The Central Bank further relaxes its Monetary Policy Stance by reducing the Standing Deposit Facility Rate (SDFR) and the Standing Lending Facility Rate (SLFR) of the by 100 basis points each, to 4.50 per cent and 5.50 per cent, respectively.
The Monetary Board arrived at this decision with a view to inducing a further reduction in market lending rates, thereby encouraging the financial system to aggressively enhance lending to productive sectors of the economy.
It would reinforce support to COVID-19 hit businesses as well as to the broader economy, given conditions of subdued inflation.
The spread of the COVID-19 pandemic has significantly impacted near term growth prospects globally, while available indicators for Sri Lanka also suggest that economic growth is likely to have been severely affected during the second quarter of 2020.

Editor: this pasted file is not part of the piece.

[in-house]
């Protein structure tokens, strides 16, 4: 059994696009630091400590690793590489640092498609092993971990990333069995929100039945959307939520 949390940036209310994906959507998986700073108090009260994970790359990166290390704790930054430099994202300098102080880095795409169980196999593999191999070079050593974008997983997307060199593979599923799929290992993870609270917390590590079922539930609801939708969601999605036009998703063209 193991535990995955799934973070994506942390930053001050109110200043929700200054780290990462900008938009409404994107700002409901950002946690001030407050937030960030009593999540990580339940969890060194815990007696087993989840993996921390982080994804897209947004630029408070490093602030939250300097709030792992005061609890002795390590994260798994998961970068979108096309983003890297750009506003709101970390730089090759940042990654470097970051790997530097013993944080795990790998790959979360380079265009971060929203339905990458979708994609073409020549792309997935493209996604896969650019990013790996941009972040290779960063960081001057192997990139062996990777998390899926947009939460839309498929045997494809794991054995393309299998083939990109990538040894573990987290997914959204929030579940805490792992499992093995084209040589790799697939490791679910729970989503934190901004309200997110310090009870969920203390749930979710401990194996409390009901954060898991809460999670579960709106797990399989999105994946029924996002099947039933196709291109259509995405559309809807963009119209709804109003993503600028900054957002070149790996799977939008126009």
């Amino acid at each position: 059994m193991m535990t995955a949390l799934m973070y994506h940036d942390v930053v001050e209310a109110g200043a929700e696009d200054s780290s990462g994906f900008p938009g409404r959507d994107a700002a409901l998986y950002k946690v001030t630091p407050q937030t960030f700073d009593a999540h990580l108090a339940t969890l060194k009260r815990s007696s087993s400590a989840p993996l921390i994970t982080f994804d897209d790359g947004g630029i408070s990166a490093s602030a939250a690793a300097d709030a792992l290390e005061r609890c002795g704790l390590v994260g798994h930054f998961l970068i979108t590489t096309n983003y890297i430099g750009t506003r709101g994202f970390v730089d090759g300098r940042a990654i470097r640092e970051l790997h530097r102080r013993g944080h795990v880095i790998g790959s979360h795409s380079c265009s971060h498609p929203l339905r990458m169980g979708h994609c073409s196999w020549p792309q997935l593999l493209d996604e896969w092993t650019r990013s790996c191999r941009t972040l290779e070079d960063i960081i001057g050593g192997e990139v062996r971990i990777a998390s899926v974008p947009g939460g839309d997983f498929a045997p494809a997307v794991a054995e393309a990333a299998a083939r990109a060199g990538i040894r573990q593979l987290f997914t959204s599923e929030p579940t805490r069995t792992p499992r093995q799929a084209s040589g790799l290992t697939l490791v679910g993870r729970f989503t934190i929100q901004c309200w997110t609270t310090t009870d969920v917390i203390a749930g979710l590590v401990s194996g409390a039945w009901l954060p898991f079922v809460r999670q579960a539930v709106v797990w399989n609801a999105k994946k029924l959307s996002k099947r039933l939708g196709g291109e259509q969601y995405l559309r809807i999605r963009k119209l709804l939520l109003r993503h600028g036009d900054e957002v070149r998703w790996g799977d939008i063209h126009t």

Although a rebound is expected during the second half of the year with the support of monetary and fiscal stimulus measures, the introduction of growth promoting and confidence enhancing structural reforms is imperative to foster high and sustainable economic growth over the medium term.
On the external front, the trade deficit is estimated to have narrowed during the first five months of 2020, with the contraction in imports outweighing the contraction in exports.
Reflecting the impact of measures taken to stem foreign currency outflows, the Sri Lankan rupee, which remained volatile briefly from mid-March to mid-April 2020, recorded a notable appreciation thereafter.
Gross official reserves stood at US dollars 6.7 billion by end June 2020, sufficient to cover 4.2 months of imports.